If you’re thinking of working overseas then you ought to be considering getting a cyber security qualification, like the Certified Ethical Hacker (CEH) training. Demand for cyber security skills is growing worldwide with Cisco estimating that there are around 1 million unfilled cyber security jobs worldwide. Symantec estimates that this number will go up to 1.5 million by 2019.
The good news is that right now cyber security training is far more affordable in South Africa than it is in Europe or the US, making this the perfect time to get trained in cyber security.
The growth in demand for cyber security skills in unsurprising as there has been a sharp uptick in the number of security breaches around the world recently.
Earlier this year credit agency Equifax was breached in an attack that saw the release of private data for more than 140 million US citizens. And in late September consulting and auditing firm Deloitte was hit by a major hack that saw not only its own internal data being compromised but also valuable data about its blue-chip clients released into the world.
Closer to home, politician Cyril Ramaphosa hit the headlines when his private e-mail was leaked to the media. And just last week a major database, containing information on most South Africans, including ID numbers, gender details, property ownership and contact e-mails and addresses, appeared on the Internet. The origin of the database is still being investigated but the damage has already been done.
The growing trend of cyber attacks is a cause for concern for everyone, says Jumping Bean’s Mark Clarke. “We can expect to see an increase in cyber attacks in the coming months and years. These sorts of cyber attacks are a sign of things to come as organised crime understands that online attacks offer easy money and a relatively low chance of getting caught”.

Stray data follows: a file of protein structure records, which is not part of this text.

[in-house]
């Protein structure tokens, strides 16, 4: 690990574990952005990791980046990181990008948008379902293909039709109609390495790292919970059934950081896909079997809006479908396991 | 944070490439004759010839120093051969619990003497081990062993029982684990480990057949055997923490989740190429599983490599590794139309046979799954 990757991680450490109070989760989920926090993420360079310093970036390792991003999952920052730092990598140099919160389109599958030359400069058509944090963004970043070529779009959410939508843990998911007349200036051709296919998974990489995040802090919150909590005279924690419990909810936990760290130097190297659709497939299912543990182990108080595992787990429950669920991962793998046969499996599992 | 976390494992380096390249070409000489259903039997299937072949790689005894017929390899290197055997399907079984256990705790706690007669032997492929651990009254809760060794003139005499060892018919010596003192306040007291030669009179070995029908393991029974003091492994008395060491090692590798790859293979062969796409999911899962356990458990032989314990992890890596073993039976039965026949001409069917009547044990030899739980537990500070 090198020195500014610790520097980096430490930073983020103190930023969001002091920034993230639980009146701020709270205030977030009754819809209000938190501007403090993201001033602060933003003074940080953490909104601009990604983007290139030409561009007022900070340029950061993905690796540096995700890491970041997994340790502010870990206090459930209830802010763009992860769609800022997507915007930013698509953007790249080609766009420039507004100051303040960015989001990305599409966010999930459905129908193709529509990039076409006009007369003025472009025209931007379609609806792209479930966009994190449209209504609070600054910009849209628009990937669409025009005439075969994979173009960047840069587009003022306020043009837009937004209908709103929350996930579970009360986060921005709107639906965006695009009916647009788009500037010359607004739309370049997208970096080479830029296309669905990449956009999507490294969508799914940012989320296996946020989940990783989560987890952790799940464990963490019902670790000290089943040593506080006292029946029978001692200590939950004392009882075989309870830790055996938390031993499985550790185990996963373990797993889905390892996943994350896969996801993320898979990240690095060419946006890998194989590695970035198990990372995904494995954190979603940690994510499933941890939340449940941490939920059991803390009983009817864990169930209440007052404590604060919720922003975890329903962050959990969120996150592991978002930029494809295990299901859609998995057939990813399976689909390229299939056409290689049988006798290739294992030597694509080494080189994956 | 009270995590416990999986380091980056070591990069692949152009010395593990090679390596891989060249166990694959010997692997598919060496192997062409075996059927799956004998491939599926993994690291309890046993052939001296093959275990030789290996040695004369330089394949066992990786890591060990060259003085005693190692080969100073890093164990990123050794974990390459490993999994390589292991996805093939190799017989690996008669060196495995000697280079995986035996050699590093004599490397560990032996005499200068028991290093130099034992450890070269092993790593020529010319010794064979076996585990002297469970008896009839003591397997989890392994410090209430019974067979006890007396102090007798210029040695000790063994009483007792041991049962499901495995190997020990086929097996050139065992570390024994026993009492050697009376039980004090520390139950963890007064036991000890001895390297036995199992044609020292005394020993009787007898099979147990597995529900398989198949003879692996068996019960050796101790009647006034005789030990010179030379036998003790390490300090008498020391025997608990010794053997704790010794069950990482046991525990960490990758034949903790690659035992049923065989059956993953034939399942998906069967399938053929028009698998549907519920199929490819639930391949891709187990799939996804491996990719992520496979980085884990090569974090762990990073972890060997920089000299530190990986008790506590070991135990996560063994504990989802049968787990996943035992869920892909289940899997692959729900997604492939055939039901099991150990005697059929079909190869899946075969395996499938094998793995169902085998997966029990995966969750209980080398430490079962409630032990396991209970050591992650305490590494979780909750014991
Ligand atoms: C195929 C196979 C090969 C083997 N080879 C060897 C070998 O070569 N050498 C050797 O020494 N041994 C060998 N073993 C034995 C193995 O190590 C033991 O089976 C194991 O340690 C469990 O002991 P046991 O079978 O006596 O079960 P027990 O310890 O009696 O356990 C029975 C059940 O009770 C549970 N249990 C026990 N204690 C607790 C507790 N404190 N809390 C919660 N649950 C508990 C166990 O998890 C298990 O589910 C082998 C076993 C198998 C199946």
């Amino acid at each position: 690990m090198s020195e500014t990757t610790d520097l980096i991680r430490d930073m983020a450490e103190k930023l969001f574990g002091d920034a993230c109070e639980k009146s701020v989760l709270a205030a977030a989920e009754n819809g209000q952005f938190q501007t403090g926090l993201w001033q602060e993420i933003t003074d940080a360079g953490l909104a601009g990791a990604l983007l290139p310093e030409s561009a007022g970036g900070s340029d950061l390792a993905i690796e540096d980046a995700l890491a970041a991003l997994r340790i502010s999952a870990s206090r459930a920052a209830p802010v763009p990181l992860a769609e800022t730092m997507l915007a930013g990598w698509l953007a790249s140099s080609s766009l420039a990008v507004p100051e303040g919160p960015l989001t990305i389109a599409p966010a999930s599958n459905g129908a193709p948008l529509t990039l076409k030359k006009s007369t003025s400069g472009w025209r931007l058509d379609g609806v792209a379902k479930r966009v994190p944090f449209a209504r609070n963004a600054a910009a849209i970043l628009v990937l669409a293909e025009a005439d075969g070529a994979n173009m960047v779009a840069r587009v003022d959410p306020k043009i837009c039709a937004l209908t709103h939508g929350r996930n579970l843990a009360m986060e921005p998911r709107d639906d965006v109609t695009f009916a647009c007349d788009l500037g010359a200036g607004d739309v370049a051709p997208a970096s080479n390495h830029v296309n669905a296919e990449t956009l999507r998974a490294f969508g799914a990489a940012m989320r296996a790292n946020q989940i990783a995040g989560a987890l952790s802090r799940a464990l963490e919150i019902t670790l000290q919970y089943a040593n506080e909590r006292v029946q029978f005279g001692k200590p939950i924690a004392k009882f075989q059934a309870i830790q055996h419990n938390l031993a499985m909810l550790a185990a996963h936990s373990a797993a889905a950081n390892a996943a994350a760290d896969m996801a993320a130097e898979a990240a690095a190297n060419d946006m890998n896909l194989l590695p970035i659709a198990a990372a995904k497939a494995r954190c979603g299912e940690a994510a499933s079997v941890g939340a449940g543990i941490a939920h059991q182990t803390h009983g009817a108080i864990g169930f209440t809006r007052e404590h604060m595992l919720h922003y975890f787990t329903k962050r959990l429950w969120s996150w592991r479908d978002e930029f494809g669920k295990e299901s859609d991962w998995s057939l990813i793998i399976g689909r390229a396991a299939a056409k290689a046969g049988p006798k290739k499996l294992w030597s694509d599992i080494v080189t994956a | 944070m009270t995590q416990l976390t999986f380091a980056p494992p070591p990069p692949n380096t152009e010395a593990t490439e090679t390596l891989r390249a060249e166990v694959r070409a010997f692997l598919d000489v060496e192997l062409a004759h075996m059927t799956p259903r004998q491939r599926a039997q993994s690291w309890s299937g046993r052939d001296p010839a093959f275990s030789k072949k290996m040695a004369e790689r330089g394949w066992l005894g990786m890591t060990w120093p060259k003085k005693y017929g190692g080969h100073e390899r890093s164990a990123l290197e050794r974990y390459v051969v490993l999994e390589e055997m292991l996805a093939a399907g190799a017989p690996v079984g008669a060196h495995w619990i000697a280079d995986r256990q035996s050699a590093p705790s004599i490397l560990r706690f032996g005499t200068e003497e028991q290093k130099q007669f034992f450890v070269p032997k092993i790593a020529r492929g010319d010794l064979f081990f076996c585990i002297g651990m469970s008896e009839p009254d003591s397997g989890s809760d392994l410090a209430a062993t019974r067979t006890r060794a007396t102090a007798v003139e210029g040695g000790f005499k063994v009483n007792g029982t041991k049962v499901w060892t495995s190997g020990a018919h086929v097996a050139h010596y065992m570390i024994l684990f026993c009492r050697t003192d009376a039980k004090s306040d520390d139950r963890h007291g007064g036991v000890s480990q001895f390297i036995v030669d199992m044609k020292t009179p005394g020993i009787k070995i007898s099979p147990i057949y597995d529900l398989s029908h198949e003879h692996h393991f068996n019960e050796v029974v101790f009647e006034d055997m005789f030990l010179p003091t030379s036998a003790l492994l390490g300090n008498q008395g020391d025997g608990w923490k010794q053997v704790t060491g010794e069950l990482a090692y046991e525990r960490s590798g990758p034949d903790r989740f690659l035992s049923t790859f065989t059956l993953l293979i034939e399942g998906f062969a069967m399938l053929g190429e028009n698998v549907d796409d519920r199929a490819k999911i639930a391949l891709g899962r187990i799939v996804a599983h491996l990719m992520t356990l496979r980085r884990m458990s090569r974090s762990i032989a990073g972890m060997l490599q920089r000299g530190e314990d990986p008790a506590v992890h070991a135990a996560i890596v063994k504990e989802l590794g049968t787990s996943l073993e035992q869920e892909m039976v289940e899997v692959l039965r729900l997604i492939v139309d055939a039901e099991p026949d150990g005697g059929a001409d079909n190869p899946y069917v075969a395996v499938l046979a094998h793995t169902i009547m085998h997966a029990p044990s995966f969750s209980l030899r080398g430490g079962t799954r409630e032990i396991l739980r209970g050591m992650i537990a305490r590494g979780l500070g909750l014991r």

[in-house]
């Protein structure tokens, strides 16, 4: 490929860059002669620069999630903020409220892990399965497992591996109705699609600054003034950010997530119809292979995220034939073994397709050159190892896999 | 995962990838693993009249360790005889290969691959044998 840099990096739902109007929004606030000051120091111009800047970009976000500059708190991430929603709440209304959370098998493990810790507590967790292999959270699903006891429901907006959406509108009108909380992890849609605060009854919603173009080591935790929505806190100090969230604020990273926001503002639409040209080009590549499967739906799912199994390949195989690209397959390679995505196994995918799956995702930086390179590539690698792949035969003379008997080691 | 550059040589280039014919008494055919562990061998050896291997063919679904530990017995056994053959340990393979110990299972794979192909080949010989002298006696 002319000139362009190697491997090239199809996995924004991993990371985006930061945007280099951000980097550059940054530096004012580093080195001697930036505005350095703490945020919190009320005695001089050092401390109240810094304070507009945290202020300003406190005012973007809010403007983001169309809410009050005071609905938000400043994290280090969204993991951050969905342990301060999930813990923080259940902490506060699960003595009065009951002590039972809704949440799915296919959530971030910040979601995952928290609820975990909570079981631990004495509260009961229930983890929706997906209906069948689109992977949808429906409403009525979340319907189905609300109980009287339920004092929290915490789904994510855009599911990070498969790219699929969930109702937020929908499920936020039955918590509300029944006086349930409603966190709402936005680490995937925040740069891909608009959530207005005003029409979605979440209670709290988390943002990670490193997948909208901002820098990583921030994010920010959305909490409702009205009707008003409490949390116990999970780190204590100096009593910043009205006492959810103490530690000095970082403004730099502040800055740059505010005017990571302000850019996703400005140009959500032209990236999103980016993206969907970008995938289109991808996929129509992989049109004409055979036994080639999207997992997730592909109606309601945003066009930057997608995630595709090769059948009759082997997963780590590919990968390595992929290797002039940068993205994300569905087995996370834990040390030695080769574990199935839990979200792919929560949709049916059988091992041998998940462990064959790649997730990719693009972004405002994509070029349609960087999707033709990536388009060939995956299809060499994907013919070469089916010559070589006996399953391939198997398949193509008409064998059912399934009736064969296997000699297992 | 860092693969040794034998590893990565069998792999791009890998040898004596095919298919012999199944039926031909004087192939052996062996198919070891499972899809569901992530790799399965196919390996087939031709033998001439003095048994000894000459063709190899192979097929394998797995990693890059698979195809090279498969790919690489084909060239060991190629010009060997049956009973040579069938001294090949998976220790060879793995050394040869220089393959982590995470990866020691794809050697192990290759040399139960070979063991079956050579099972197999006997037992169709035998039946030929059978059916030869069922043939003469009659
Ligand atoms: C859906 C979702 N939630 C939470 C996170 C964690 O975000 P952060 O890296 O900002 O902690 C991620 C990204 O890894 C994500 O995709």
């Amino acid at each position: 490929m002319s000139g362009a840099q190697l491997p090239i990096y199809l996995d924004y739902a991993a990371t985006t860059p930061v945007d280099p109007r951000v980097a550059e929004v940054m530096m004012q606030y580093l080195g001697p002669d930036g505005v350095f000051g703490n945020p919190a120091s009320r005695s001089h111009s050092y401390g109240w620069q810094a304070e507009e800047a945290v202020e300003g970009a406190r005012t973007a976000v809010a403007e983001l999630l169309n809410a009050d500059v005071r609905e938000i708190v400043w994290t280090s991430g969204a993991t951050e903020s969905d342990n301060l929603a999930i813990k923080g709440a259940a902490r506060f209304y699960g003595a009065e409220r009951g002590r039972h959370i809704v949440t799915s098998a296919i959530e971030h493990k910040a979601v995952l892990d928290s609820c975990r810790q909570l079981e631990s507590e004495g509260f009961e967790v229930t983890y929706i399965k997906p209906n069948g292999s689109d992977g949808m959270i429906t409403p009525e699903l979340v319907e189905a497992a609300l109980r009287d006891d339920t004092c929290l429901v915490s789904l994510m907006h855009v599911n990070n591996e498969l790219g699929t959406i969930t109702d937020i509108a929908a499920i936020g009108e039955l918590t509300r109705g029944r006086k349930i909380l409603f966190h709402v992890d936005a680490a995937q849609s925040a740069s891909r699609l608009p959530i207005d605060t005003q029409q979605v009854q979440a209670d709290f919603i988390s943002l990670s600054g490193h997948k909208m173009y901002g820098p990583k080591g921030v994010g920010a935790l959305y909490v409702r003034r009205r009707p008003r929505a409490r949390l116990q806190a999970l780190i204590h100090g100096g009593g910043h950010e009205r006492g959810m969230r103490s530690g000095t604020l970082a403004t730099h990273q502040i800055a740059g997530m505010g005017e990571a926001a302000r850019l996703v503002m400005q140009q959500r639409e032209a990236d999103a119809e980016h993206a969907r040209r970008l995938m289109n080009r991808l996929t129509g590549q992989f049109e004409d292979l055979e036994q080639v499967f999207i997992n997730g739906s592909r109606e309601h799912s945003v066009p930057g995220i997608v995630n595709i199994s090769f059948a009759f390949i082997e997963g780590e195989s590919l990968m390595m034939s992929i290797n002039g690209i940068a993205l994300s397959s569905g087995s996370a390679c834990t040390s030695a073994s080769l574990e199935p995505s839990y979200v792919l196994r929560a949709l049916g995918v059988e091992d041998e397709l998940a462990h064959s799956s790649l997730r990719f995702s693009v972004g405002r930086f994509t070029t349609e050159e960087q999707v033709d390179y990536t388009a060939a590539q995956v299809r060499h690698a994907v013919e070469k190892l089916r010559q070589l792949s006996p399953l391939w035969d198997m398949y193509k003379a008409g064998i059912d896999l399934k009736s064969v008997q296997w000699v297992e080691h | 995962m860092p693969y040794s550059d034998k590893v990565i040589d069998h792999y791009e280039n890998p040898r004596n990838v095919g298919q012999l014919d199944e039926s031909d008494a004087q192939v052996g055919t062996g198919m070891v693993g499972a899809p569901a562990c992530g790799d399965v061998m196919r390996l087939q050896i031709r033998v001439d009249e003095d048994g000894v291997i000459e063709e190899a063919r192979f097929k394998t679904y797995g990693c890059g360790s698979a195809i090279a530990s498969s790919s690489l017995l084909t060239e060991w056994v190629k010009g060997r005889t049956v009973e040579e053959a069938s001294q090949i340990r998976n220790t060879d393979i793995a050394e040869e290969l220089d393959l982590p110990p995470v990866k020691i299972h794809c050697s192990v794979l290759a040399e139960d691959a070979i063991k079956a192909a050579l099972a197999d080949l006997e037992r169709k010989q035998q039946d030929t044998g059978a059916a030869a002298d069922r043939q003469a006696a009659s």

For businesses, says Clarke, the writing’s on the wall. All businesses are at risk of being hit by cyber attacks and without adequate preparation and planning they stand to lose not just valuable data and finances but also suffer reputational damage.
Cyber criminals are no different to criminals in the physical world, says Clarke. They look for weaknesses and they prey on the vulnerable. The best protection against these criminals, he says, is to learn to think like an intruder. “Ethical hacker training teaches IT staff to not just secure the perimeter of the business but to also be able to identify the weaknesses that an attacker may use to gain entry to the network.
“Systems staff that have a qualification such as the Certified Ethical Hacker are trained to think like a possible attacker. By learning and understanding the tools and processes an attacker would employ to break into systems they are better able to identify the holes in a company’s security perimeter.”
“Being prepared is the best defence against these cyber threats,” says Clarke.
Clarke says the demand for ethical hacker training is growing locally and globally. “The cyber threat is a global one and anyone with the skills to prevent these attacks is in growing demand. Adding the CEH qualification to your CV is extremely valuable, especially for people looking for placement in the global market.”